An earlier post (link) highlighted the growing severity of inequalities of wealth and income in the United States, as well as Elizabeth Warren’s very sensible “billionaire” tax proposal. According to a 2020 article in Forbes, “According to the latest Fed data, the top 1% of Americans have a combined net worth of $34.2 trillion (or 30.4% of all household wealth in the U.S.), while the bottom 50% of the population holds just $2.1 trillion combined (or 1.9% of all wealth)” (Forbes, link). That bears repeating: 1% of Americans own 30.45% of wealth in the United States, while the bottom 50% owns under 2% of wealth. Those disparities in wealth have worsened during the past two years of pandemic. The Forbes story notes that Elon Musk’s wealth increased from $100 million to $240 million in the first eight months of 2020, and Jeff Bezos’ wealth increased by $65 billion in 2020.
A recent story in the New Yorker on mega-yachts underlines the obscene imbalance that exists between the super rich and the rest of us. Evan Osnos’ “The Floating World” offers a glimpse into the mega-luxury and consumption associated with super-yachts (link). Much of the world’s attention to super-yachts has gravitated to the Russian oligarchs and the economic sanctions that have resulted in seizure of a number of multiple-hundred-million dollar ships around the world. But of course, it is not only Russian oligarchs who have captured their nations’ wealth. Oligarchs and billionaires from the United States, Europe, the Middle East, and Central America are part of the same bleak picture.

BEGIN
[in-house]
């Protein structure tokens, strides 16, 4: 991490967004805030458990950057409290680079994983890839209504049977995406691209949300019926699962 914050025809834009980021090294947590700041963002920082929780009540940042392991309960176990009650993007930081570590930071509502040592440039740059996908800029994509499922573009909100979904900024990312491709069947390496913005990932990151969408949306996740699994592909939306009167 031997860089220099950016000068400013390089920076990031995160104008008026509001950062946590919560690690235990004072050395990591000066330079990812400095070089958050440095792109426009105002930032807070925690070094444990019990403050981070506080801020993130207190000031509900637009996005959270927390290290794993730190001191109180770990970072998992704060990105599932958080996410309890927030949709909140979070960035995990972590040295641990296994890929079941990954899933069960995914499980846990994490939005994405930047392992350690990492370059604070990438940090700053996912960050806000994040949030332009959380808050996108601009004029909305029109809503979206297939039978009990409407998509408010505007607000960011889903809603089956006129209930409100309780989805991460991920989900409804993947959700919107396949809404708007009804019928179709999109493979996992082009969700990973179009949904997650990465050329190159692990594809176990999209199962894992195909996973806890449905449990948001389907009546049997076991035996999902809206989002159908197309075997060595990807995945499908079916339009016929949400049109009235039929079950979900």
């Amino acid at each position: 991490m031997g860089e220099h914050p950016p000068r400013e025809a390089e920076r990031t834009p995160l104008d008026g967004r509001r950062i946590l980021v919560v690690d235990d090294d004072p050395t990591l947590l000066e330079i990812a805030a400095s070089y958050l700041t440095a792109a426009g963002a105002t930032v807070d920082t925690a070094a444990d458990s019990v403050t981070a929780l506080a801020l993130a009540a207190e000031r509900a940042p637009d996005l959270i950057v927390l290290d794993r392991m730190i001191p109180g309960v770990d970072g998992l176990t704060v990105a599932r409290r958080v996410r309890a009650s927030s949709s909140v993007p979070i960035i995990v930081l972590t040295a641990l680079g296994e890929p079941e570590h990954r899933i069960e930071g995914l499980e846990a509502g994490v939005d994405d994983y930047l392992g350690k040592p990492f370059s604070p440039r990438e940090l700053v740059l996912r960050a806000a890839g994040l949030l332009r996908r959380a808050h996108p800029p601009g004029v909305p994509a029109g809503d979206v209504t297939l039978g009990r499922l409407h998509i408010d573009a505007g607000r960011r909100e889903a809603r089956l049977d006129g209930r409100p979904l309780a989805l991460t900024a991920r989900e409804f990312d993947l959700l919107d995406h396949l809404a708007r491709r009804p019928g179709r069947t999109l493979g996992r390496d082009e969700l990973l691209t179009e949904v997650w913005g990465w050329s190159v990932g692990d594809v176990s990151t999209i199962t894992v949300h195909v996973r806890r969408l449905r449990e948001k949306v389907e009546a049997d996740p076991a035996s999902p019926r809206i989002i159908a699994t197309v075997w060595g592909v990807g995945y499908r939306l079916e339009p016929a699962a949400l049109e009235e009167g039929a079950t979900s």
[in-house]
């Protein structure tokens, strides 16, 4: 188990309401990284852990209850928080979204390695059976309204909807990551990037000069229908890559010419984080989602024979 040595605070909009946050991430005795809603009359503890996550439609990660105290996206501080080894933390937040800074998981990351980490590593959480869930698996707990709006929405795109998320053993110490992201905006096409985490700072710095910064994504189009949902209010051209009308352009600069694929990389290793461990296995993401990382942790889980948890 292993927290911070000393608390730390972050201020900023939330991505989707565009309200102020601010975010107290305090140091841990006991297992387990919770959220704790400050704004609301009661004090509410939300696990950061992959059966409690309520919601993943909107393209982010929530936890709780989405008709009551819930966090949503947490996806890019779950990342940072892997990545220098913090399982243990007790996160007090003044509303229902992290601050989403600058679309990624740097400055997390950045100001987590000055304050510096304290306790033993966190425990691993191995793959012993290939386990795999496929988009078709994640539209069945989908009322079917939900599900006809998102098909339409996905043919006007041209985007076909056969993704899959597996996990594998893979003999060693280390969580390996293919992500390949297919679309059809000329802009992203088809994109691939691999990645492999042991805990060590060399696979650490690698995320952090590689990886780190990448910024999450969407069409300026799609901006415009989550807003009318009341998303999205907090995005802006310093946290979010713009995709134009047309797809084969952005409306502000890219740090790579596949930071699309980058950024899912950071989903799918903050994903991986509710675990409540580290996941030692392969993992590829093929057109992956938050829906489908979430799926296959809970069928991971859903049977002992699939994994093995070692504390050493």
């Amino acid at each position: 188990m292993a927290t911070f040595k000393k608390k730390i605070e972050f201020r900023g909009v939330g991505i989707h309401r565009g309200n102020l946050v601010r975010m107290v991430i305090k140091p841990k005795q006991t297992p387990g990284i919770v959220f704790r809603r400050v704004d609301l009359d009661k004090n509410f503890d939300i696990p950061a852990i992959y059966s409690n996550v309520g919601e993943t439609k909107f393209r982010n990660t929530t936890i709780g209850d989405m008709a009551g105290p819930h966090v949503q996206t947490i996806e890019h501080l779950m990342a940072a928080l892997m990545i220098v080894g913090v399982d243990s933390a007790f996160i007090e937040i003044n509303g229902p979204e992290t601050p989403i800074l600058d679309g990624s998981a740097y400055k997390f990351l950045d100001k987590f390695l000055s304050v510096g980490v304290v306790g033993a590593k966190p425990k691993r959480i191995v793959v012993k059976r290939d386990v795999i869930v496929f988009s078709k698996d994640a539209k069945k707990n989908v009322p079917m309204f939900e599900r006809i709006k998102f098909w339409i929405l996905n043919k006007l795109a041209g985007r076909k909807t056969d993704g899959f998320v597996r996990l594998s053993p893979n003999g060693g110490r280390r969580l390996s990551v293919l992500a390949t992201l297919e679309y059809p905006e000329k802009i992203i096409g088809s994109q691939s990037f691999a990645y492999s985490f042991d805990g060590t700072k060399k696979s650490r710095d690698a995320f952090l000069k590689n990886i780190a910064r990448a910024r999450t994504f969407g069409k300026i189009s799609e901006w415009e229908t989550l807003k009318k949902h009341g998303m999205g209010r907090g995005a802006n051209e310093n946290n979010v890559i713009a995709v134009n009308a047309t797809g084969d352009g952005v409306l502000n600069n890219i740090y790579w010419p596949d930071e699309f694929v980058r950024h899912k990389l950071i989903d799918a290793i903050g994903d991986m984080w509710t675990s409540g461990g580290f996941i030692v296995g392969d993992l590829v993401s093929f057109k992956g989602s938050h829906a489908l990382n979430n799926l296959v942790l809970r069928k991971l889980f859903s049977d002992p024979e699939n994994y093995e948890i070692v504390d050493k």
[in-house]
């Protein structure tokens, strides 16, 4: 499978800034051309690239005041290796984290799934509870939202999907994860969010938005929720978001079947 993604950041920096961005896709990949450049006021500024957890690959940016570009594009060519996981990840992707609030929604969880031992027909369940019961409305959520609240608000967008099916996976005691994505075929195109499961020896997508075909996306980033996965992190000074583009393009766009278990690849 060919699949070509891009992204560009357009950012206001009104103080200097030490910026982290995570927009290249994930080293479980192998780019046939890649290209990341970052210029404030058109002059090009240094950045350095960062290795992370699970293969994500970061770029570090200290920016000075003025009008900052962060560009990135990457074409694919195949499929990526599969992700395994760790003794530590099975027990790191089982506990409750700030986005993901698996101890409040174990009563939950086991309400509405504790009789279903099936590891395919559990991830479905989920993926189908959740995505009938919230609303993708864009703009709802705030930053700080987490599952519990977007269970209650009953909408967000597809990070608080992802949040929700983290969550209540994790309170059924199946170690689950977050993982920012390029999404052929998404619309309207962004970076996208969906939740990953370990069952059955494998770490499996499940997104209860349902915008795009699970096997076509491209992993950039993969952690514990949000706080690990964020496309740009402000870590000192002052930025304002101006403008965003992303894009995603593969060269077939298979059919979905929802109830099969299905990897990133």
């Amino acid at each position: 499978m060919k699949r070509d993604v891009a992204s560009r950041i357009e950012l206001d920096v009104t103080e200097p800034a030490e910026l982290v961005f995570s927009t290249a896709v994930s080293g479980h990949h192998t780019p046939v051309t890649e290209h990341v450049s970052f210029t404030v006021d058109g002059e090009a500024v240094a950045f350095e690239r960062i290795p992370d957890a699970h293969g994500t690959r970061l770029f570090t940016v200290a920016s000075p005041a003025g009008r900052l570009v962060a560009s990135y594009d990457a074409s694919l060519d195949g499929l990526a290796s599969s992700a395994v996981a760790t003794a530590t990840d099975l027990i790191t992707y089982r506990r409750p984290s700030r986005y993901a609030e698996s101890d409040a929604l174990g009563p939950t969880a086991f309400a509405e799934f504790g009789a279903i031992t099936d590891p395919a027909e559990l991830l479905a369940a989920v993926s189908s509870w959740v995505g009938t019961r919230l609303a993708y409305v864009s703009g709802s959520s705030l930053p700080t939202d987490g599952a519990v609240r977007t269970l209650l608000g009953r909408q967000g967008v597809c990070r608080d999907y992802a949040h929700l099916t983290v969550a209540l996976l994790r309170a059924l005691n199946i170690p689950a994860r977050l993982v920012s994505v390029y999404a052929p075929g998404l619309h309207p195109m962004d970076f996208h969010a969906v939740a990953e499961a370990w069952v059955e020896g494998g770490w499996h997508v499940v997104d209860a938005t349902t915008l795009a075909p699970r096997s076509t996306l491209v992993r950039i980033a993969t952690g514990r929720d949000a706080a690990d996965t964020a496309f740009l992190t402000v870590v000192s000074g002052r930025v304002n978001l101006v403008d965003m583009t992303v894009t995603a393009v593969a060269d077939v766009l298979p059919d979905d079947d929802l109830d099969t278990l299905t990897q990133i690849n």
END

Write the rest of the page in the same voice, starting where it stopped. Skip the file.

The level of consumption on luxury involved in the world of super-yachts in the article is obscene in the original sense of the word; it is a conspicuous display of wealth that makes one sick. The idea that a single individual or family would have the financial ability to purchase a 500-million dollar ship (limited by maritime law to carrying only 12 guests and unlimited crew) is grotesque. (Osnos quotes a luxury yacht industry estimate that the annual cost of maintaining a mega-yacht is 10% of its purchase cost. So a half-billion dollar ship requires $50 million in annual maintenance.) And this grotesquerie is especially stark in a world where global and national poverty are persistent obstacles to free human development for the world’s population and climate change imperils everyone. (Osnos notes that experts estimate that “one well-stocked diesel yacht is estimated to produce as much greenhouse gas as fifteen hundred passenger cars”.)